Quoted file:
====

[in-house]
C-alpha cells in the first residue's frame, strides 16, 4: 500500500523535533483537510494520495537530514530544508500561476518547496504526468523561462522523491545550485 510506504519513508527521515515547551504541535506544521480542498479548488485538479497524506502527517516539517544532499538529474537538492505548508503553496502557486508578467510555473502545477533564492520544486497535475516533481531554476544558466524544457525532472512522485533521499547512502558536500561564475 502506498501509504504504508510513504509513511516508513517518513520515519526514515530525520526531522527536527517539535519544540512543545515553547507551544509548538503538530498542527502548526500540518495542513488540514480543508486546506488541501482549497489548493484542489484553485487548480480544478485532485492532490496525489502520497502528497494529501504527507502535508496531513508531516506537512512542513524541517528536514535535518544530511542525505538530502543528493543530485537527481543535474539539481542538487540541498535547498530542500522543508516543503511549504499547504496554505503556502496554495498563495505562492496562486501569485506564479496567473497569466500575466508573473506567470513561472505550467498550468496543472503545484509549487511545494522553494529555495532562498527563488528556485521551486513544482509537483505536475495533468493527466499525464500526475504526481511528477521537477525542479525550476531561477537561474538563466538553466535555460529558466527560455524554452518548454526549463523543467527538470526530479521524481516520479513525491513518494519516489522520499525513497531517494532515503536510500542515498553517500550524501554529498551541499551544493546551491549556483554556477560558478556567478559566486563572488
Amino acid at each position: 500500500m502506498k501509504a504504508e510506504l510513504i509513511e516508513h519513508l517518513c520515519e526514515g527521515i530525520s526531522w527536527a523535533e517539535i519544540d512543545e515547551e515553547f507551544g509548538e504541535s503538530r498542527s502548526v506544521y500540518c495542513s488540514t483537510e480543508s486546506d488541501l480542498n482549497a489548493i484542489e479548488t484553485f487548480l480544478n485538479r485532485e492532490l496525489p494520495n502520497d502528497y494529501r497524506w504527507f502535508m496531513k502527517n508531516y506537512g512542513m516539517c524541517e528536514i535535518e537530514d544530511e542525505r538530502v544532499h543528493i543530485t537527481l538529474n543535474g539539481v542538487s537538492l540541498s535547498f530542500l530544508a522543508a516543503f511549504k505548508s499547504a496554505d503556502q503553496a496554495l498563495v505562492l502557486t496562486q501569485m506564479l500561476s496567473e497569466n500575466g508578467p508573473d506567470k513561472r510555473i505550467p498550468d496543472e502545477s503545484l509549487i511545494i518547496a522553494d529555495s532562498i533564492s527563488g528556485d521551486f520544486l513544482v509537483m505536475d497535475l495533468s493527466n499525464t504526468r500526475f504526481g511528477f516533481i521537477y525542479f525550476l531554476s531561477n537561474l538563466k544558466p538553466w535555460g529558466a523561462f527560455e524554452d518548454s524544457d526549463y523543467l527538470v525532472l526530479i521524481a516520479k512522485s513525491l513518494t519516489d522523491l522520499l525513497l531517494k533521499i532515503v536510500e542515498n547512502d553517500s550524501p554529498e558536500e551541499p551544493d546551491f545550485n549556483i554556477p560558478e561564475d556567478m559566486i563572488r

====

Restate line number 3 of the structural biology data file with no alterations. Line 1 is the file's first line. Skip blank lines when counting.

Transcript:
Amino acid at each position: 500500500m502506498k501509504a504504508e510506504l510513504i509513511e516508513h519513508l517518513c520515519e526514515g527521515i530525520s526531522w527536527a523535533e517539535i519544540d512543545e515547551e515553547f507551544g509548538e504541535s503538530r498542527s502548526v506544521y500540518c495542513s488540514t483537510e480543508s486546506d488541501l480542498n482549497a489548493i484542489e479548488t484553485f487548480l480544478n485538479r485532485e492532490l496525489p494520495n502520497d502528497y494529501r497524506w504527507f502535508m496531513k502527517n508531516y506537512g512542513m516539517c524541517e528536514i535535518e537530514d544530511e542525505r538530502v544532499h543528493i543530485t537527481l538529474n543535474g539539481v542538487s537538492l540541498s535547498f530542500l530544508a522543508a516543503f511549504k505548508s499547504a496554505d503556502q503553496a496554495l498563495v505562492l502557486t496562486q501569485m506564479l500561476s496567473e497569466n500575466g508578467p508573473d506567470k513561472r510555473i505550467p498550468d496543472e502545477s503545484l509549487i511545494i518547496a522553494d529555495s532562498i533564492s527563488g528556485d521551486f520544486l513544482v509537483m505536475d497535475l495533468s493527466n499525464t504526468r500526475f504526481g511528477f516533481i521537477y525542479f525550476l531554476s531561477n537561474l538563466k544558466p538553466w535555460g529558466a523561462f527560455e524554452d518548454s524544457d526549463y523543467l527538470v525532472l526530479i521524481a516520479k512522485s513525491l513518494t519516489d522523491l522520499l525513497l531517494k533521499i532515503v536510500e542515498n547512502d553517500s550524501p554529498e558536500e551541499p551544493d546551491f545550485n549556483i554556477p560558478e561564475d556567478m559566486i563572488r